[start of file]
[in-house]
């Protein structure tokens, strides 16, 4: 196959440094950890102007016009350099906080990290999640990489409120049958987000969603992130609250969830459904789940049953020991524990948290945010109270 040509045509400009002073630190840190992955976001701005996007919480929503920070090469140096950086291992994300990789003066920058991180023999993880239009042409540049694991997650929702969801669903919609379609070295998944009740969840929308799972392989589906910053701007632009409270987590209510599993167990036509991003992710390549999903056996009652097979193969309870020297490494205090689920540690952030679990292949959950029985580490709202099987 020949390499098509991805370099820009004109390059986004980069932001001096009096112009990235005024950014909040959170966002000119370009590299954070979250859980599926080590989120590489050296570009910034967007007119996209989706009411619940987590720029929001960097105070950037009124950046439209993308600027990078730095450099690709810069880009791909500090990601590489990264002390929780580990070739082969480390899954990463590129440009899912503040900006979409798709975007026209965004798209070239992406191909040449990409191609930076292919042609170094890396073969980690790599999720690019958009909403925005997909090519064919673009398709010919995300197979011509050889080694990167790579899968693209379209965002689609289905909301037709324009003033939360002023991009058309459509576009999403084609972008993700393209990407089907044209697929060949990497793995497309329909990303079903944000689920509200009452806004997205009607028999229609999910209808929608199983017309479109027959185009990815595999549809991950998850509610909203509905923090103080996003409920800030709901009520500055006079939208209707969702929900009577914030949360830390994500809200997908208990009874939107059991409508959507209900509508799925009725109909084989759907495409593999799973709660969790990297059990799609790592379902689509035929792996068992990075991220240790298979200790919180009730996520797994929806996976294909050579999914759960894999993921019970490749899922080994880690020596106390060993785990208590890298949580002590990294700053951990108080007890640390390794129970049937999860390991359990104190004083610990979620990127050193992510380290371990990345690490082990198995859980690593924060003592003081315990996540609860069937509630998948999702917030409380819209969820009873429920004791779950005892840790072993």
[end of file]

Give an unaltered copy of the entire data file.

[in-house]
């Protein structure tokens, strides 16, 4: 196959440094950890102007016009350099906080990290999640990489409120049958987000969603992130609250969830459904789940049953020991524990948290945010109270 040509045509400009002073630190840190992955976001701005996007919480929503920070090469140096950086291992994300990789003066920058991180023999993880239009042409540049694991997650929702969801669903919609379609070295998944009740969840929308799972392989589906910053701007632009409270987590209510599993167990036509991003992710390549999903056996009652097979193969309870020297490494205090689920540690952030679990292949959950029985580490709202099987 020949390499098509991805370099820009004109390059986004980069932001001096009096112009990235005024950014909040959170966002000119370009590299954070979250859980599926080590989120590489050296570009910034967007007119996209989706009411619940987590720029929001960097105070950037009124950046439209993308600027990078730095450099690709810069880009791909500090990601590489990264002390929780580990070739082969480390899954990463590129440009899912503040900006979409798709975007026209965004798209070239992406191909040449990409191609930076292919042609170094890396073969980690790599999720690019958009909403925005997909090519064919673009398709010919995300197979011509050889080694990167790579899968693209379209965002689609289905909301037709324009003033939360002023991009058309459509576009999403084609972008993700393209990407089907044209697929060949990497793995497309329909990303079903944000689920509200009452806004997205009607028999229609999910209808929608199983017309479109027959185009990815595999549809991950998850509610909203509905923090103080996003409920800030709901009520500055006079939208209707969702929900009577914030949360830390994500809200997908208990009874939107059991409508959507209900509508799925009725109909084989759907495409593999799973709660969790990297059990799609790592379902689509035929792996068992990075991220240790298979200790919180009730996520797994929806996976294909050579999914759960894999993921019970490749899922080994880690020596106390060993785990208590890298949580002590990294700053951990108080007890640390390794129970049937999860390991359990104190004083610990979620990127050193992510380290371990990345690490082990198995859980690593924060003592003081315990996540609860069937509630998948999702917030409380819209969820009873429920004791779950005892840790072993």